Go Back   iRV2 Forums > CAMPING, TRAVEL and TRIP PLANNING > Camping Locations, Plans & Trip Reports
Click Here to Login
Join iRV2 Today

Mission Statement: Supporting thoughtful exchange of knowledge, values and experience among RV enthusiasts.
Reply
  This discussion is proudly sponsored by:
Please support our sponsors and let them know you heard about their products on iRV2
 
Thread Tools Search this Thread Display Modes
 
Old 06-26-2014, 05:08 PM   #1
Junior Member
 
Wanderchris's Avatar
 
Join Date: Jul 2013
Location: Houston, Texas
Posts: 26
RVing in MN, WI, ND, SD in the winter

A big Texas Howdy y'all. Our daughter is attending university in Minneapolis in the fall--she just had to get the best scholarships there--so we want to RV in the area for at least the first year. Our problem is finding a year round park or place where we can park and/or live for the winter. (Oh surely I didn't say that, but yes, heading north in the winter from the Texas coast. We've stayed in it in Colorado so I think we'll be warm enough but year round parks are so few and far between. Any help or advice--besides "stay at home and let your daughter go to college" as a friend told me--would be appreciated. If she wasn't my baby and just now learning to drive I might just have gone to Arizona like I want to but she's a blonde at the roots, you know?)
__________________

__________________
Art and Christene from Houston
Bertha--2001 37' Cedar Creek 5er
Babe--2006 Dodge Ram 3500 Cummins with Megacab
Wanderchris is offline   Reply With Quote
Join the #1 RV Forum Today - It's Totally Free!

iRV2.com RV Community - Are you about to start a new improvement on your RV or need some help with some maintenance? Do you need advice on what products to buy? Or maybe you can give others some advice? No matter where you fit in you'll find that iRV2 is a great community to join. Best of all it's totally FREE!

You are currently viewing our boards as a guest so you have limited access to our community. Please take the time to register and you will gain a lot of great new features including; the ability to participate in discussions, network with other RV owners, see fewer ads, upload photographs, create an RV blog, send private messages and so much, much more!

Old 06-26-2014, 05:47 PM   #2
Junior Member
 
peham's Avatar
 
Join Date: May 2012
Posts: 29
Hi there, my husband and I are from the Minneapolis/St. Paul area. We began full timing in Oct 2012, but return to MN in the summer. We are on our way there now and have reservations at Town & Country RV Campground in Savage, MN which is approximately 30 minutes from the University. They are not open year round, but I came across one that says they are open year round. They are really close to the U, but just not sure about the neighborhood where it's located. We used to pass it on our way to my brothers apt which was just a couple of miles from there, but we never stopped to check it out. This is the link and you should be able to find other campgrounds. http://mnresortsandcampgrounds.com/lowry-grove-rv-park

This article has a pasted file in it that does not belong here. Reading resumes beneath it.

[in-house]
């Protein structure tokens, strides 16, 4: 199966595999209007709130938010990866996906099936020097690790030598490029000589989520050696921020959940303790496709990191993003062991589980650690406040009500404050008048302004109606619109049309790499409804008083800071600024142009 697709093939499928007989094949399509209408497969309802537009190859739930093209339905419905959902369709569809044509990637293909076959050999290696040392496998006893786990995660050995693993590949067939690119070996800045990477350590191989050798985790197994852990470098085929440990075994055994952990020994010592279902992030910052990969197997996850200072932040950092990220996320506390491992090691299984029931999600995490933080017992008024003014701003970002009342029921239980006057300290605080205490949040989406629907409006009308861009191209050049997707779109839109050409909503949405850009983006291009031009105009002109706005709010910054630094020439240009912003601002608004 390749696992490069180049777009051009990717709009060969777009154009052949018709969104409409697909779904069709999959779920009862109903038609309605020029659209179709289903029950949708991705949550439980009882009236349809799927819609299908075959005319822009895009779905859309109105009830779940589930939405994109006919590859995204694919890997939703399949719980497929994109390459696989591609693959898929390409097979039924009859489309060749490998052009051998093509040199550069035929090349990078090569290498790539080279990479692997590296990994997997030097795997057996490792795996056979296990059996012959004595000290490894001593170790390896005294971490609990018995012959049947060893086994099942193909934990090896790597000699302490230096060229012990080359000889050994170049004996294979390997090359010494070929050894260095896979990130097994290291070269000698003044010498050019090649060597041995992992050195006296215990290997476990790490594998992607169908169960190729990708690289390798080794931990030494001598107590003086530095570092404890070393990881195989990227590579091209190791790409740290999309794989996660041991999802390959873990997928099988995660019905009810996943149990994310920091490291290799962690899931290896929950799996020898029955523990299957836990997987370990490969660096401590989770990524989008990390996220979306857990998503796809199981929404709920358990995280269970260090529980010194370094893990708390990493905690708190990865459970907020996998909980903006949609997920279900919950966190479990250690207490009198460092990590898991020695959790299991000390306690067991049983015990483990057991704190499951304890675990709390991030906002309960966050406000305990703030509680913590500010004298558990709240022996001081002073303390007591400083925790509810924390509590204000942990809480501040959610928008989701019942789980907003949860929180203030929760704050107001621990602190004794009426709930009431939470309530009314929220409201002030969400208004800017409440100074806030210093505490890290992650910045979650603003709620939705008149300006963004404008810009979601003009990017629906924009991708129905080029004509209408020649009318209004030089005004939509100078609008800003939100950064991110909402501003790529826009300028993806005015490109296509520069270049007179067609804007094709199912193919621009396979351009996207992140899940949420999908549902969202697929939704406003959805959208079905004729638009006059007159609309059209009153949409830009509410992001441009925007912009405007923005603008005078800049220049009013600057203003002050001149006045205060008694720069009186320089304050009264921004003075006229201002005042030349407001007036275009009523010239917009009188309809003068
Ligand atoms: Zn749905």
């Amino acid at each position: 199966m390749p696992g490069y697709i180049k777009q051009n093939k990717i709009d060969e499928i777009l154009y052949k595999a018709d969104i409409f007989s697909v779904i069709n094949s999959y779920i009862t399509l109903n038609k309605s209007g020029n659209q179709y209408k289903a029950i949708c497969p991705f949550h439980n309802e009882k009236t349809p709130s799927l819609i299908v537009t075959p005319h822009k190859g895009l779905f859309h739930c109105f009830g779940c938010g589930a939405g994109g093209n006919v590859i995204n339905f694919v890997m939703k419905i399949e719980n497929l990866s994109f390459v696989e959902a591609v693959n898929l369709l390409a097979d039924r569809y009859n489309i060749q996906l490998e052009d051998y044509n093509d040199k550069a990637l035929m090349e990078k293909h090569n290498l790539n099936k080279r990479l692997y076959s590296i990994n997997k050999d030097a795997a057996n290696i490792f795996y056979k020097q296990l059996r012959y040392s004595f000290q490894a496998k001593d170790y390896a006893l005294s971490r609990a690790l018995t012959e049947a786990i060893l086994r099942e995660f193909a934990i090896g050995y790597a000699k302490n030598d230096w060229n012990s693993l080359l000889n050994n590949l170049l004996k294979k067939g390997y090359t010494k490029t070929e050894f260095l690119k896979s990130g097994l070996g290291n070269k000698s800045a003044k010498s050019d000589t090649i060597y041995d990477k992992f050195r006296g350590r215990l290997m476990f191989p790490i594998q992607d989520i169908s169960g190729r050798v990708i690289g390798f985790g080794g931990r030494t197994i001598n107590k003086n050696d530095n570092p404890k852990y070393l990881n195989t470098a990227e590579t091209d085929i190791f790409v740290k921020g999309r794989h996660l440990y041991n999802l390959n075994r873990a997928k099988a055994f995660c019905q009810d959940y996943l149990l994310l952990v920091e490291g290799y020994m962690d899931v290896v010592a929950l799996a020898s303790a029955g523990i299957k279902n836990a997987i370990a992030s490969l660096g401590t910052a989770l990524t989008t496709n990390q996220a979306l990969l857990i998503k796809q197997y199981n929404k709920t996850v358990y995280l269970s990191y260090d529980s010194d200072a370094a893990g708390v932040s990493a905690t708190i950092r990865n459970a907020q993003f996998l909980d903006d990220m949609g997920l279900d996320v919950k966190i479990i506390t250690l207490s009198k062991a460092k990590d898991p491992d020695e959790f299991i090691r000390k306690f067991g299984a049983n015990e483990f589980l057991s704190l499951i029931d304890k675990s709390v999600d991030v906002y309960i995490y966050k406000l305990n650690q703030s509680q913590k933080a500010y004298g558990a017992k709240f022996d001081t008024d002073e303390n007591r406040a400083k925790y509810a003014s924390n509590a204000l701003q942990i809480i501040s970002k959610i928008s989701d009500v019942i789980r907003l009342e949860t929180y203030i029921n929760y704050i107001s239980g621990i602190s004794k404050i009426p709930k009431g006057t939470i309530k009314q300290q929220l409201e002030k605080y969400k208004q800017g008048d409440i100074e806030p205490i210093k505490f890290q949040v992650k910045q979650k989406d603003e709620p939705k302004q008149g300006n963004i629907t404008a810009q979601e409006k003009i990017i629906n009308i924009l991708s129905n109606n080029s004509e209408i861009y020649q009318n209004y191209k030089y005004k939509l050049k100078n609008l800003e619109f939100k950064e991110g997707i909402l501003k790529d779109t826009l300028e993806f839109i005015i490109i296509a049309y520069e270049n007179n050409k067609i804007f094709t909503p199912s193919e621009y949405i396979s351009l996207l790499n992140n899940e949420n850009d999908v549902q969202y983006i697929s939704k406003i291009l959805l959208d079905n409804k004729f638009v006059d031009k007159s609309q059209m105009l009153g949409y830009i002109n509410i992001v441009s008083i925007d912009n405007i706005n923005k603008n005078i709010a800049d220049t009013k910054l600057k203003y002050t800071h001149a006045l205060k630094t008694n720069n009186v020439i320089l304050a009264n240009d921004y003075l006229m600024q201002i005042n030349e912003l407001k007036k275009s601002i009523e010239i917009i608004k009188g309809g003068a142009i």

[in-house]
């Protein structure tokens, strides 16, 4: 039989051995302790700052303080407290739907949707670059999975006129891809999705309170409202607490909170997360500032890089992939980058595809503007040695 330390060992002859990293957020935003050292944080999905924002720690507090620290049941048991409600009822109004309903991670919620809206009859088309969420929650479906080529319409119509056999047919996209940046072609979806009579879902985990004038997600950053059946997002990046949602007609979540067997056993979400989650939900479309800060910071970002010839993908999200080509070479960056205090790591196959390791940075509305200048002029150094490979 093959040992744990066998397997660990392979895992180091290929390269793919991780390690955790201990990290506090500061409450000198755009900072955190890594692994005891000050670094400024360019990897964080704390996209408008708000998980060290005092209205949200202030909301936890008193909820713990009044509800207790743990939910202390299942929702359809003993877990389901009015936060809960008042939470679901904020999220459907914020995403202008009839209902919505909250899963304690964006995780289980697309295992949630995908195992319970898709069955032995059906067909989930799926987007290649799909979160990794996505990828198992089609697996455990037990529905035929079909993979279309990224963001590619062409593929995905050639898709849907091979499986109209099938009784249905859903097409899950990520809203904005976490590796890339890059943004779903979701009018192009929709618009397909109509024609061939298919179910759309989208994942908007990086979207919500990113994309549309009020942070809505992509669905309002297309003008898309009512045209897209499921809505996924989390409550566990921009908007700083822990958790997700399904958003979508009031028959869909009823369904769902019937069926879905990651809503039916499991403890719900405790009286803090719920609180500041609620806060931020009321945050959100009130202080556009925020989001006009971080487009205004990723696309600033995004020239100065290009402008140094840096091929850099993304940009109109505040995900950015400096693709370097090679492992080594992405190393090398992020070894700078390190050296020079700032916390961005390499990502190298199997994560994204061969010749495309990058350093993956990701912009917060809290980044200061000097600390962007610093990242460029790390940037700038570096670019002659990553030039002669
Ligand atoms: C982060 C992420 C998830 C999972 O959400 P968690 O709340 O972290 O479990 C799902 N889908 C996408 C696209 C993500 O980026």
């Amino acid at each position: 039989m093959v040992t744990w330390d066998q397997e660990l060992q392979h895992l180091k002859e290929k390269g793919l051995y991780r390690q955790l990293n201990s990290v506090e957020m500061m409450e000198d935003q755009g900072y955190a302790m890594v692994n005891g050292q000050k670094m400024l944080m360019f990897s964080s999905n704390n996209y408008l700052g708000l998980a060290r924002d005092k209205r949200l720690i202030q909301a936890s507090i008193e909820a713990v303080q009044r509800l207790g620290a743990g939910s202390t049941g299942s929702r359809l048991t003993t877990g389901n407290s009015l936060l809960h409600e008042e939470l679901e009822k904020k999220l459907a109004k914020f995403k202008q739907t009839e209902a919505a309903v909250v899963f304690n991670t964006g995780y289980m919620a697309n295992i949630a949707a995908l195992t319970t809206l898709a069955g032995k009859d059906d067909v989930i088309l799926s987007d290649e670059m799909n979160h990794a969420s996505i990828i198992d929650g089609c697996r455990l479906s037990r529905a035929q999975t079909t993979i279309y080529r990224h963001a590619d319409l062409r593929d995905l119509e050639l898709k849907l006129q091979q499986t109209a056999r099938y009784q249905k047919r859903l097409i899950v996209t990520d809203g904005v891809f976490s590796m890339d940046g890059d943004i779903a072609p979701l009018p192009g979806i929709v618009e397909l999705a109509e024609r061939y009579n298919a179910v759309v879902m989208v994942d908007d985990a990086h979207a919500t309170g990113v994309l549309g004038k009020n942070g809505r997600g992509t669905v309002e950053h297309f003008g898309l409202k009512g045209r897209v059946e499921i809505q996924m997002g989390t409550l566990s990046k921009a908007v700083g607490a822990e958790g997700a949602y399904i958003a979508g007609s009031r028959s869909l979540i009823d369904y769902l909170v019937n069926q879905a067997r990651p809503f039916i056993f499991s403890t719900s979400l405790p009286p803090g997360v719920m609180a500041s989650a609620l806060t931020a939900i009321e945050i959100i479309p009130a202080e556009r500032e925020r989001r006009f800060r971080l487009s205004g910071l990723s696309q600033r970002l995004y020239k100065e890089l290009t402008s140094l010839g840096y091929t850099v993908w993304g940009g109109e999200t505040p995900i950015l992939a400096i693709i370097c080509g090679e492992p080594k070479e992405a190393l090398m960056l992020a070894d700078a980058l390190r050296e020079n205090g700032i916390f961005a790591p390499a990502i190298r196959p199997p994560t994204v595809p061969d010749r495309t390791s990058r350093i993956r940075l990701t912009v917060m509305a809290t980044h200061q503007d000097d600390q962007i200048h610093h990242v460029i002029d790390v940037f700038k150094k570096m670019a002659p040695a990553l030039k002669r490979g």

Sent from my iPad using iRV2 - RV Forum
__________________

__________________
peham is offline   Reply With Quote
Old 06-26-2014, 05:48 PM   #3
Senior Member
 
CampDaven's Avatar


 
Join Date: Jul 2012
Location: Fulltime, USA
Posts: 14,465
Blog Entries: 1
If you look you may find more than this one.

http://www.townandcountrycampground.com

Try rvparkreviews.com
__________________
Dave and Nola, RVM1
The Journey is Our Destination!

http://davenola.blogspot.com/
CampDaven is online now   Reply With Quote
Old 06-27-2014, 12:32 PM   #4
GBS
Junior Member
 
Join Date: Mar 2012
Posts: 15
I just retired from the UofMN after 28 years, and worked in the nearby Dinkytown area for 14 years before that. While I can't speak to the quality of the Lowry-Grove location the other poster gave a link to, that area is very nice. Safe, well maintained nearby housing areas, very close to all kinds of shopping. I have many friends living in the surrounding neighborhoods. And very easy access to the nearby University.

That said....WHY would you even consider overwintering in an RV in Minnesota????? Heck, many of our purpose built houses had big issues with the winter last year. 10, 20 even 30 below zero for several nights in a row is not fun. And then repeat a few times. Unthawable sewer connections, frozen water pipes, likelihood that your heater just cannot deliver the btu's, and the huge amounts of propane you will burn through all argue against overwintering. Seriously, it won't be just uncomfortable once in a while, it can be very dangerous. That park has a number of permanent "manufactured homes". I would call them and find out what winterizing they had to do (insulating plumbing, furnace sizes, insulation, etc), and how effective it was this past year. And then there are the feet of snow that stay around from December through April....